MASON: I always wanted to do a take off of 12 Angry Men. It was one of my favorite movies. As for Goldberg, I liked the script.
SKY: You're known now for doing a great deal of unapologetic political videos, podcasts, radio shows. My understanding is that you're not too happy with Obama. What's your biggest beef, and is what are you hoping for in 2012? Any candidates you're particularly excited about as of right now?
MASON: There is not enough room on this computer to put down all my beefs with Obama, however I'm not at all surprised that he is so bad. I made a vlog 2 1/2 years ago when he was running that he would be a disaster. In 2012 I'm hoping for some sanity to get this country back on track. As for a favorite candidate I'm still looking at the field.
SKY: You have a legendary history of doing a variety of great observational humor, ethnic jokes, and political satire. What do you
|To me, Jackie Mason is the George Carlin or Don Rickles without the wink.|
think of some of the new comics gaining popularity: The Dane Cooks, and Louis CKs, Zach Galafianakises? Was comedy better, or is it getting better, or the same?
MASON: I think that there are a lot of good young comics today. As for comedy, I don't think it ever changes. What changes are the people that tell the jokes.
SKY: What frustrates you most these days? Open question, just what in general?
MASON: Answering questions like this.
SKY: You call your web show "The Ultimate Jew" - I'm half Jewish, from my father's side. Would I qualify to be considered an "Ultimate Jew?"
MASON: As far as Jewish law is concerned, only if your mother converted. It goes by the mother's bloodline. I call myself Ultimate Jew because I take enormous pride in my Judaism.
SKY: What's your opinion on this 9/11 anniversary, the Park51 community center in the vicinity of Ground Zero, and is it worth all the uproar? Seems like last year people were talking about it a lot, but not so much on this tenth anniversary.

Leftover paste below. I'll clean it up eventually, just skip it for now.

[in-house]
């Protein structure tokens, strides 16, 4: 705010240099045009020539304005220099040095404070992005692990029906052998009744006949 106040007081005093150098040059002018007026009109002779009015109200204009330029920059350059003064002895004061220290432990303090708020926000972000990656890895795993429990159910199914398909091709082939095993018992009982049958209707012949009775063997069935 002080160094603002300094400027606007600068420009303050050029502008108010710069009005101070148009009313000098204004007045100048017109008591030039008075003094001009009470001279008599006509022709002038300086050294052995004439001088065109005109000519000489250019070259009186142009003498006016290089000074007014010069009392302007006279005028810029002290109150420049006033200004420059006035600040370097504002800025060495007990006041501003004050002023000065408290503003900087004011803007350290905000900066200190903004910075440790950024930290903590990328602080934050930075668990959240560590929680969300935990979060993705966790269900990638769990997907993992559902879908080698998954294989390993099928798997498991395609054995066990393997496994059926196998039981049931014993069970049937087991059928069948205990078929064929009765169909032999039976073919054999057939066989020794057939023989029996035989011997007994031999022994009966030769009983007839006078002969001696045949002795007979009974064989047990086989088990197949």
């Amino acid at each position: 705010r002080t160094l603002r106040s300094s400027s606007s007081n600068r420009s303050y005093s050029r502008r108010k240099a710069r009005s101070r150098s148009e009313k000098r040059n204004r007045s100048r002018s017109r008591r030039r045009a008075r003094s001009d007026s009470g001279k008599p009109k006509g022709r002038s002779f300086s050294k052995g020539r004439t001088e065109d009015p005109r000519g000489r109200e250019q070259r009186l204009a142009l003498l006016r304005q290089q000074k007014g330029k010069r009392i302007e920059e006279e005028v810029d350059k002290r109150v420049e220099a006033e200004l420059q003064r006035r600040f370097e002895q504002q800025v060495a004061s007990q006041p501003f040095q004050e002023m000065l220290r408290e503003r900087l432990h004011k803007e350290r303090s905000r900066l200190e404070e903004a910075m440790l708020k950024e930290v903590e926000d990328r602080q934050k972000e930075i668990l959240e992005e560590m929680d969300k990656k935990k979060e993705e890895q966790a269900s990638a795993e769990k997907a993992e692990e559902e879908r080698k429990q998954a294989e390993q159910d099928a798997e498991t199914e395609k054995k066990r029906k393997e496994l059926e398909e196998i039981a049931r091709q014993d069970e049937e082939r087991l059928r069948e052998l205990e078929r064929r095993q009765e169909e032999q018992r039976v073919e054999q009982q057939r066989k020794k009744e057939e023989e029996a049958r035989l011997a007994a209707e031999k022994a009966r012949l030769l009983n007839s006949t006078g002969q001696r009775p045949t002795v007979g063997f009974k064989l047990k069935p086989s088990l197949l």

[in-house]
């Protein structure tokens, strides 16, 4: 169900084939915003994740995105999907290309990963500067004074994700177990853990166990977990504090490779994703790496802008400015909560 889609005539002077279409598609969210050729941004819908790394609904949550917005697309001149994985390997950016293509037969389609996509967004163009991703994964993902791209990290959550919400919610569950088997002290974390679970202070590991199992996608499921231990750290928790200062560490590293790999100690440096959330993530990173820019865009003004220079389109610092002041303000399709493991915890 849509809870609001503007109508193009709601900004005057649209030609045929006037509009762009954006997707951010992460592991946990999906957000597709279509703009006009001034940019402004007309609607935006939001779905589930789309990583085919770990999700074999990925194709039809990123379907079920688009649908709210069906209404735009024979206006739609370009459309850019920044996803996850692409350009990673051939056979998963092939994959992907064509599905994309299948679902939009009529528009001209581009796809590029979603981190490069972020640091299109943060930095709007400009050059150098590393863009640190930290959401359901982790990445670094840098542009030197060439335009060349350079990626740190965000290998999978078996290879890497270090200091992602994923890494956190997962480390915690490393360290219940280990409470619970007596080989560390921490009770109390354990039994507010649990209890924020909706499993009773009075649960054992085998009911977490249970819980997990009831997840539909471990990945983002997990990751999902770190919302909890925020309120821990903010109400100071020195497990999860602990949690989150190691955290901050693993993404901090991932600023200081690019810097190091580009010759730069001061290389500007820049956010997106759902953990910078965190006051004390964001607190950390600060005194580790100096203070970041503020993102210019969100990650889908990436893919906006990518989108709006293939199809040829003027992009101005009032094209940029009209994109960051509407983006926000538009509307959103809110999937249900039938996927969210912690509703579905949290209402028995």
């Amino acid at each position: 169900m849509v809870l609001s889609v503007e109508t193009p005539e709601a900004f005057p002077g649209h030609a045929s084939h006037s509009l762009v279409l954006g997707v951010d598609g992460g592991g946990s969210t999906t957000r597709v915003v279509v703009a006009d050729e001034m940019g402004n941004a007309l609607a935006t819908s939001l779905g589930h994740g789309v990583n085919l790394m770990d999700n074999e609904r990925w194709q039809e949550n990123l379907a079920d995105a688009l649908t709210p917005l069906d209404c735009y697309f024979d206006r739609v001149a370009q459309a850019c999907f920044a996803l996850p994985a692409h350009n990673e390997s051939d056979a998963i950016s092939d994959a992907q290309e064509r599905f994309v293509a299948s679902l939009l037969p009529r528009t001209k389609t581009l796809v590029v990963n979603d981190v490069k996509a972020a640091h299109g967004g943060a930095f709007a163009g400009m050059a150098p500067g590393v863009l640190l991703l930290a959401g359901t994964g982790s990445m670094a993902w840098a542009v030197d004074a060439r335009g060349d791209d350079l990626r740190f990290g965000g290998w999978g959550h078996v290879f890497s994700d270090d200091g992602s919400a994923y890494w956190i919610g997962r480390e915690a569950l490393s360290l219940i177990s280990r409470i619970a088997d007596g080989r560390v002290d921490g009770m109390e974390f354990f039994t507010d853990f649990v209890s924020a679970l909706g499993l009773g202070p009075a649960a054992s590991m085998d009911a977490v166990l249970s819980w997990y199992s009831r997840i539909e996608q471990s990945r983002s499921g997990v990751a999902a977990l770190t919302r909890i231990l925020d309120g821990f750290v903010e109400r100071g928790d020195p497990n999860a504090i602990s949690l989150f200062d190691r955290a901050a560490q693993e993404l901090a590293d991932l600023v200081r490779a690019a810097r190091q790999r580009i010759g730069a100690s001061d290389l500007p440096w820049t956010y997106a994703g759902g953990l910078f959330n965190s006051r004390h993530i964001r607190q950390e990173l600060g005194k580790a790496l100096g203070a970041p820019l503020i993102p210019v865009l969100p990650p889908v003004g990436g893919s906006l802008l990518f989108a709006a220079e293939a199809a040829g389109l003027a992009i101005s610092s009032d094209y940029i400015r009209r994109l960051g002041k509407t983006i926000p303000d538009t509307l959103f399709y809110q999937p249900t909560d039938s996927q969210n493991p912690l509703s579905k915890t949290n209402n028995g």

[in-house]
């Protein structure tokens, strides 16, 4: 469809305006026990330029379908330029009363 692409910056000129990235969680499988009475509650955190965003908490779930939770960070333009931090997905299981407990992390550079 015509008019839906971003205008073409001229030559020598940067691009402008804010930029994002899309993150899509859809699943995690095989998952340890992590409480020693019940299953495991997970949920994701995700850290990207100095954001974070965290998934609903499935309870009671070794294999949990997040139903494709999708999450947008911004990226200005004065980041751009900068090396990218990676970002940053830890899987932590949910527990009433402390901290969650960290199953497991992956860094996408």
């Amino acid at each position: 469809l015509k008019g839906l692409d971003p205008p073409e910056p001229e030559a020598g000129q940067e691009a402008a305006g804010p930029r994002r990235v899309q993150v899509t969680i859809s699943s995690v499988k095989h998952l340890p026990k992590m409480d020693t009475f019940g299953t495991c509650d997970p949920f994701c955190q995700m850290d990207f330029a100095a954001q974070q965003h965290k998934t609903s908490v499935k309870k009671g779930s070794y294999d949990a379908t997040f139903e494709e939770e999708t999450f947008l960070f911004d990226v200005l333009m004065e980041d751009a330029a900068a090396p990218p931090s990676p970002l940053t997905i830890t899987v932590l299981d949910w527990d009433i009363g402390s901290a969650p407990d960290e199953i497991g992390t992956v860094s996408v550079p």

MASON: 911 must never be forgotten. We must always be vigil about terrorism and remember that it could happen again anytime. As for the mosque, I think it's a disgrace and hope it never gets built. I don't think that during the tenth anniversary of 911 we should get side tracked with the mosque issue though. That time should be to remember and honor those that were lost from a senseless terrorist act.
SKY: What new projects can we expect to see? Are you thinking of running for office at some point?
MASON: Not running for office, I'm too busy and too honest. I'm starting a new one man show in 2012 in London which I will bring back to the states after my run there.
So there you have it folks, quick, but to the point. Definitely the style that has put him in the history books as one of the most known, loved, despised, and imitated in the field of comedy. I suspect his US tour and current direction will lead him to be particularly popular among many Tea Party members, which is an interesting concept because really the Tea Party is kind of a serious bunch for a group that dresses up in old-timey 1700s hats and rings bells in the streets. Not a lot of Tea Party sympathetic comics out there. Countless libertarian comics, but not Tea Party, really. Maybe Glenn Beck, however I don't think he officially considers himself a comic, or does he now?
It's an interesting comparison, the differences in comedians, so I wanted to ask him the same question about 9/11, and the Park51 "Ground Zero Mosque" issue, that I asked Dean Obedeillah. Be sure to read that interview as well.
What you have is tour led by a young, increasingly popular, Muslim comic touring the nation to try and create bridges of understanding, and the always consistent, always divisive Jackie Mason finding new ones to possibly burn down, or at least steer clear of. What a surreal setup it would be to have them on the same show.